Lung Cancer

Lung cancer is a type of cancer that starts in the lungs and can spread to other parts of the body. Cancer begins when cells of the body grow out uncontrollably. Cigarette smoking is the most common factor in the development of lung cancer. The risk of lung cancer increases with the amount of time and the number of cigarettes you have consumed. If you even quit smoking, you can reduce your chances of developing lung cancer, but over several years.


Lung cancer usually doesn’t cause signs and symptoms in its initial stages.
Some of the common symptoms include:

  • cough that doesn’t go away
  • Coughing up blood
  • Shortness of breath
  • Chest pain
  • Hoarseness
  • Losing weight
  • Bone pain
  • Headache

As cancer spreads, new symptoms start to appear. Some of them are listed below:

  • lymph nodes: lumps in the neck or collarbone
  • bones: pain in the bones of the back, ribs, or hips
  • brain or spine: headache, dizziness and issues with balance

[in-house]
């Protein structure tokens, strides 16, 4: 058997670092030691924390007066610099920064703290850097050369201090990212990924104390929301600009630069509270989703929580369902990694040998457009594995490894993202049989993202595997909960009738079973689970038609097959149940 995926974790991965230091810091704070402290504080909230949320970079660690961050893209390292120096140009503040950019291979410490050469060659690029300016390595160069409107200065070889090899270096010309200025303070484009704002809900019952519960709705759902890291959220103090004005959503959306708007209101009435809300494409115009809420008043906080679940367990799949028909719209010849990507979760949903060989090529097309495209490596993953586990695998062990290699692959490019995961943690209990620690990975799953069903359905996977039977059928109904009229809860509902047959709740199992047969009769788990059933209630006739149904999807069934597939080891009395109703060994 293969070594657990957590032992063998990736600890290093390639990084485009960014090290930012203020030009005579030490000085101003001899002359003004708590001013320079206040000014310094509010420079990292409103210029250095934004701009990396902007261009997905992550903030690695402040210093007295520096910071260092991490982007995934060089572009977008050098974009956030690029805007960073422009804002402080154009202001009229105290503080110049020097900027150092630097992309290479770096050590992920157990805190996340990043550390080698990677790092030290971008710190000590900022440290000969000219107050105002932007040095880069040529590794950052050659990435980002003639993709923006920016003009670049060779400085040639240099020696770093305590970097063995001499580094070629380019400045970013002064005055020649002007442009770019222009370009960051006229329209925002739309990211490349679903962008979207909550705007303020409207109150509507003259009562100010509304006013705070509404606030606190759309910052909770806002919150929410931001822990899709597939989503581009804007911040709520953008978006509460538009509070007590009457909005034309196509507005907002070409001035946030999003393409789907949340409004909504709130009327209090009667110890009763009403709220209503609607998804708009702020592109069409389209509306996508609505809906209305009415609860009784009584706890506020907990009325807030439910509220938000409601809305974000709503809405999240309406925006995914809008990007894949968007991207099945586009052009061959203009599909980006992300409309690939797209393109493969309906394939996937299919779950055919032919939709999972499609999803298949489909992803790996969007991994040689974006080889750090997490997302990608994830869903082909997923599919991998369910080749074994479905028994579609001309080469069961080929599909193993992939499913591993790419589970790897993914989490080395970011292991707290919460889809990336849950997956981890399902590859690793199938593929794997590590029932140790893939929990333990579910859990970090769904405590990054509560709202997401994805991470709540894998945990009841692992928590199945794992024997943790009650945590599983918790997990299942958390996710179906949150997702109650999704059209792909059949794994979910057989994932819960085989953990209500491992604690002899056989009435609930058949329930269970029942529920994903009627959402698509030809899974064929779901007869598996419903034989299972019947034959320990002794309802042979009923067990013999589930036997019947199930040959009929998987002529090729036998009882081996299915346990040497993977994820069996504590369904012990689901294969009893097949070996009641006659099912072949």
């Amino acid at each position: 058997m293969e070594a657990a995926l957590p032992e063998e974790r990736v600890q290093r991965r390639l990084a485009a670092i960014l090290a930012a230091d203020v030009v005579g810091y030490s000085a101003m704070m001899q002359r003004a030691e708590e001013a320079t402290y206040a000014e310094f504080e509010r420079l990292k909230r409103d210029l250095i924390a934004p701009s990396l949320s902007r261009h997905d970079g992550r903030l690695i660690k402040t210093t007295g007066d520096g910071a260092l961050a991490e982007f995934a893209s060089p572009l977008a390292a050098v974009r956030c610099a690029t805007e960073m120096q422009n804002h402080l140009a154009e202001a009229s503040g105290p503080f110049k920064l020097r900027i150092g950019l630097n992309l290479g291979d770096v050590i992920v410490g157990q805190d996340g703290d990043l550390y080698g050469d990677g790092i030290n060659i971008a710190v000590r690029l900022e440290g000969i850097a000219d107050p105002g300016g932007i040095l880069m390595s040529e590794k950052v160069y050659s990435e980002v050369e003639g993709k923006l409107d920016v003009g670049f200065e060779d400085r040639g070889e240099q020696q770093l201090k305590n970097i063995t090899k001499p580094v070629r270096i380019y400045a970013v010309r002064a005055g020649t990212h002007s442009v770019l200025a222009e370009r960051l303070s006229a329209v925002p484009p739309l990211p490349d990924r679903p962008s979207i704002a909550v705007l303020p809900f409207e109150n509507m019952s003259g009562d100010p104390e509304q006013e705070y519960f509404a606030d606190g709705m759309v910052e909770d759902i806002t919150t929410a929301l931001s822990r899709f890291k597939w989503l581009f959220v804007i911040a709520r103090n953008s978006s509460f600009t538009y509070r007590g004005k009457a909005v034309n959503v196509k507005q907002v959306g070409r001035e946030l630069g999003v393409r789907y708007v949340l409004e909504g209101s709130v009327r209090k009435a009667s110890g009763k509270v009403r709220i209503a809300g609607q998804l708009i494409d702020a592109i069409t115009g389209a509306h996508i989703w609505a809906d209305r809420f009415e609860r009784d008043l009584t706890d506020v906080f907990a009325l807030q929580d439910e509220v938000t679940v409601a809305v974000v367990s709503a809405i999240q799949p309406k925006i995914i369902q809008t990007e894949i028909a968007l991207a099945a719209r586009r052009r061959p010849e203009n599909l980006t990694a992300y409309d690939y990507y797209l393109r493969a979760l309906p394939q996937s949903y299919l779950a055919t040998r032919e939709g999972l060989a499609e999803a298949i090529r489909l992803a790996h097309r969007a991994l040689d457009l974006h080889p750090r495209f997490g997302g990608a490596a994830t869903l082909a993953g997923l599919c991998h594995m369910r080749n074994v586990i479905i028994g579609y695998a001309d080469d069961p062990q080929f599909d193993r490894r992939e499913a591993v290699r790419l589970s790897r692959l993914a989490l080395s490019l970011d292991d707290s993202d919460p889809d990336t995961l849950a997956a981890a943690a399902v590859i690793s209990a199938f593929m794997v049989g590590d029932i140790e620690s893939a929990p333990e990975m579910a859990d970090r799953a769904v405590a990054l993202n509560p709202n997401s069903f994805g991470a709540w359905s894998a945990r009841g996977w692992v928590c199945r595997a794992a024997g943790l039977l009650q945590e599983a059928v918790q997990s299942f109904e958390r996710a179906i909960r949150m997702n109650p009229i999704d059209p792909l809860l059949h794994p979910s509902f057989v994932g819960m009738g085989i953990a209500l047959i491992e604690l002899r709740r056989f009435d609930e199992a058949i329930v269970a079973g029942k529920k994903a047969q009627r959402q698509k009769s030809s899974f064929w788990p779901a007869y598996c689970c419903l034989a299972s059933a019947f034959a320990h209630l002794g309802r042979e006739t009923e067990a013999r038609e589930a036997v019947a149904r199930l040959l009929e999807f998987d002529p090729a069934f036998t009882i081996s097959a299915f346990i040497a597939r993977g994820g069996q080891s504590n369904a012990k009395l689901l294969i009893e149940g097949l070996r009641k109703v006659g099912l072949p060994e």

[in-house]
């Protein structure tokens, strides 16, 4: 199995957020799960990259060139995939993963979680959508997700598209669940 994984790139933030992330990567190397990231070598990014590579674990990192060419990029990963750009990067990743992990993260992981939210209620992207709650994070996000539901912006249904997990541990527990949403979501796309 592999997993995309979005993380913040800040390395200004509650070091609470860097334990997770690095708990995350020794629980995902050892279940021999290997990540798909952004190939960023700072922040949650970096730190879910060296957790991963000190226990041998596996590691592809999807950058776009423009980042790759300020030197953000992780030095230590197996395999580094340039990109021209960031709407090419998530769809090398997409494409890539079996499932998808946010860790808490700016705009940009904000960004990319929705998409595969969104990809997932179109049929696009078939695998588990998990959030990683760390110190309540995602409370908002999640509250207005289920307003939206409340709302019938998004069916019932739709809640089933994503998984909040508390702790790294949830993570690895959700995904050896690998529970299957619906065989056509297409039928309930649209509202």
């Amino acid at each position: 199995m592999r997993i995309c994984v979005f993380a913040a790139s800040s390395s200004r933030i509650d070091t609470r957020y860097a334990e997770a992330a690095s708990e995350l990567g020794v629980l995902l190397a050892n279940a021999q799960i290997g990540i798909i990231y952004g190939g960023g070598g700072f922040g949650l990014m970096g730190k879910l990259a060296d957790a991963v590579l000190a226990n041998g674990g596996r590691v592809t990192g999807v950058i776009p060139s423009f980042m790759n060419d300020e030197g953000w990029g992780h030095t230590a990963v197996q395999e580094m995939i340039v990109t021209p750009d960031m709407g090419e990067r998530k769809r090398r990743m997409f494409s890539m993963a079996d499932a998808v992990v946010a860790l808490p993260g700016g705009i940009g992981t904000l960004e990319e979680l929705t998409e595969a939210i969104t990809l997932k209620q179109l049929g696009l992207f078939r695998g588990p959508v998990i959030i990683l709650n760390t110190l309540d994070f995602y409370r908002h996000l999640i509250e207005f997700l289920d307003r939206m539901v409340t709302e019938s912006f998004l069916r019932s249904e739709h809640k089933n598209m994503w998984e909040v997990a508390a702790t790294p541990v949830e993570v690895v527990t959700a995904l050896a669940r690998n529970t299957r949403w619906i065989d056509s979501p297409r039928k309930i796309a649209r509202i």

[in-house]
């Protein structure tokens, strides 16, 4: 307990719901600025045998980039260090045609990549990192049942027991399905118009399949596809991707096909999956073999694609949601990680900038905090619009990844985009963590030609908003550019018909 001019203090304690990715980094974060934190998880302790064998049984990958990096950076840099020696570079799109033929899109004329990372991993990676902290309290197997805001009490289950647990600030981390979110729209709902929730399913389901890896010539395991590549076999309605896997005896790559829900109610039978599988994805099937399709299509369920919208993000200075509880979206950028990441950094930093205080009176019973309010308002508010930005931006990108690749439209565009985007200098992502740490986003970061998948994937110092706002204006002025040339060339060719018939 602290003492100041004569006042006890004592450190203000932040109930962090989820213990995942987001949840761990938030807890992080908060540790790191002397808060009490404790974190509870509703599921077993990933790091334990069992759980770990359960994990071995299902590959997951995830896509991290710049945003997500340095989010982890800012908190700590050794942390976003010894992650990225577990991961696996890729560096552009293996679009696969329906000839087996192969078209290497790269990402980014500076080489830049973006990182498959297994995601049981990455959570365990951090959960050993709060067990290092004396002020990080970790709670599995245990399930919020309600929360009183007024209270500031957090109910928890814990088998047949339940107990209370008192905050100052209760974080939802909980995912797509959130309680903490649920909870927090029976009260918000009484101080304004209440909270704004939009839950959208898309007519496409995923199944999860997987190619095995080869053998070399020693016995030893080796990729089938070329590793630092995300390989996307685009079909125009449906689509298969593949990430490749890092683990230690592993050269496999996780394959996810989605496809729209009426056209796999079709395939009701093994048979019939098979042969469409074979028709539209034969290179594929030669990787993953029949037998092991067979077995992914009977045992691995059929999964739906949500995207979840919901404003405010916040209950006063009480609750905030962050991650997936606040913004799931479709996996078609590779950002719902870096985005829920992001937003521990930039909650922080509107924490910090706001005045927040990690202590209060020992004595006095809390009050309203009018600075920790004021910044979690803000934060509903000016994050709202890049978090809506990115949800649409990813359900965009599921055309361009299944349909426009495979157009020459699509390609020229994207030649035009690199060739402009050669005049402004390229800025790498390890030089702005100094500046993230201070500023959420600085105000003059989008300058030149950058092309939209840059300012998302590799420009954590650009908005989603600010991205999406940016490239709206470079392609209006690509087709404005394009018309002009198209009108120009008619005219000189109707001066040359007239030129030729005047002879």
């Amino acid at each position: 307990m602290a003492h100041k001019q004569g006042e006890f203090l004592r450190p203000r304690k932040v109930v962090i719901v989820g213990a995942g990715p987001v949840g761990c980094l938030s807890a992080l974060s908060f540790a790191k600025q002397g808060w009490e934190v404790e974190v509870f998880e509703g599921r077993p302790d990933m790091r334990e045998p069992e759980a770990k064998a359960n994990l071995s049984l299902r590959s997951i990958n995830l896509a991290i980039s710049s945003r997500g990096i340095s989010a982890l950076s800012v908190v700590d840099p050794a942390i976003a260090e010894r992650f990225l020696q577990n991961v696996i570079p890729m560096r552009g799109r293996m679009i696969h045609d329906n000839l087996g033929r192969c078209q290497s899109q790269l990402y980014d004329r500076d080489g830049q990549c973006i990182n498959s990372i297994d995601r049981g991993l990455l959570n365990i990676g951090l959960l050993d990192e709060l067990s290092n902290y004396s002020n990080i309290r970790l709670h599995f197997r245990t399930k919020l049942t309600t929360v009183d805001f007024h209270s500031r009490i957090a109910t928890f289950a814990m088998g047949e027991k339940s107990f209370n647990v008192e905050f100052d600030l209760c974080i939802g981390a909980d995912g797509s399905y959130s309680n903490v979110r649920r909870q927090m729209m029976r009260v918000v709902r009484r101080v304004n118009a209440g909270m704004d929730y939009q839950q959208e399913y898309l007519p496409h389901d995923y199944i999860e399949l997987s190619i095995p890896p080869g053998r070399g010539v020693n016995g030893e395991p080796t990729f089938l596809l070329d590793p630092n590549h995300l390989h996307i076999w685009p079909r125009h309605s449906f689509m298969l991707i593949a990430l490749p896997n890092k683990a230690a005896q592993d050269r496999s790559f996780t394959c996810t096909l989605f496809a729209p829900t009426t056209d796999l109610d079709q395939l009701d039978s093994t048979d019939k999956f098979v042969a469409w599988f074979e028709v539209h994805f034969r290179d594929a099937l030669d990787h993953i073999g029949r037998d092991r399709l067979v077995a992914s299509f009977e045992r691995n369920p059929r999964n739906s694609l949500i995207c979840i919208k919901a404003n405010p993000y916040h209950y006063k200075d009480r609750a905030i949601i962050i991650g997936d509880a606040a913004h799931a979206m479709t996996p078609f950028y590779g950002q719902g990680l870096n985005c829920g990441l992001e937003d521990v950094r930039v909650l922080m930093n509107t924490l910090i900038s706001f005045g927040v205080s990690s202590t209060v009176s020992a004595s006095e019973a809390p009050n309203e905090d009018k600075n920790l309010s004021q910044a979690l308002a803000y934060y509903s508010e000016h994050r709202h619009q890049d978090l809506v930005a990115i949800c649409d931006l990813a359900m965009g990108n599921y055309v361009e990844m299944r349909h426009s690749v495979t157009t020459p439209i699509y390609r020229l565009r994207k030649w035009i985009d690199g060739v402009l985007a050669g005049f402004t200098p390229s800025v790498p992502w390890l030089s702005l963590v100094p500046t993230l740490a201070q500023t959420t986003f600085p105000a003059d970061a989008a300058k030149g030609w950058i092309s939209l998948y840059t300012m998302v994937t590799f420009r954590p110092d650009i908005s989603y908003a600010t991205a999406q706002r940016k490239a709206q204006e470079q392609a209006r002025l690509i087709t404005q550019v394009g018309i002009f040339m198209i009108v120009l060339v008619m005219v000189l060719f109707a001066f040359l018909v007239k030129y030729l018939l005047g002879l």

• liver: yellowing of skin and eyes (jaundice)


Smoking is the central cause of lung cancer. The other causes are as follows:

  • Exposure to secondhand smoke: Even if you don’t smoke, your risk increases if you are in a room filled with smoke, i.e. second-hand smoke.
  • Previous radiation therapy: The risk will increase if you have undergone radiation therapy.
  • Exposure to radon gas: Unsafe levels of radon can accumulate in any building, including homes, if they are inhaled in, they can be risky.
  • Genetics: If someone in your family has suffered from lung cancer, your chances increase.


You mainly have three options that are radiation therapy, chemotherapy and surgery. Let’s discuss them one by one:

  • Surgery: In surgery, your surgeon will remove the lung cancer and some healthy tissue. Surgery is an option if the cancer is present only in the lungs.
  • Radiation Therapy: In radiation therapy, high-powered energy beams from sources are used, such as X-rays and protons to kill cancer cells.
  • Chemotherapy: Chemotherapy uses drugs targeted to kill cancer cells. It is usually used in combination with surgery. Drugs usually are given in a series of treatments over weeks or months.
Immunotherapy: Immunotherapy uses your immune system to fight against the cancer cells. It is used in cases where cancer has spread to other parts of the body.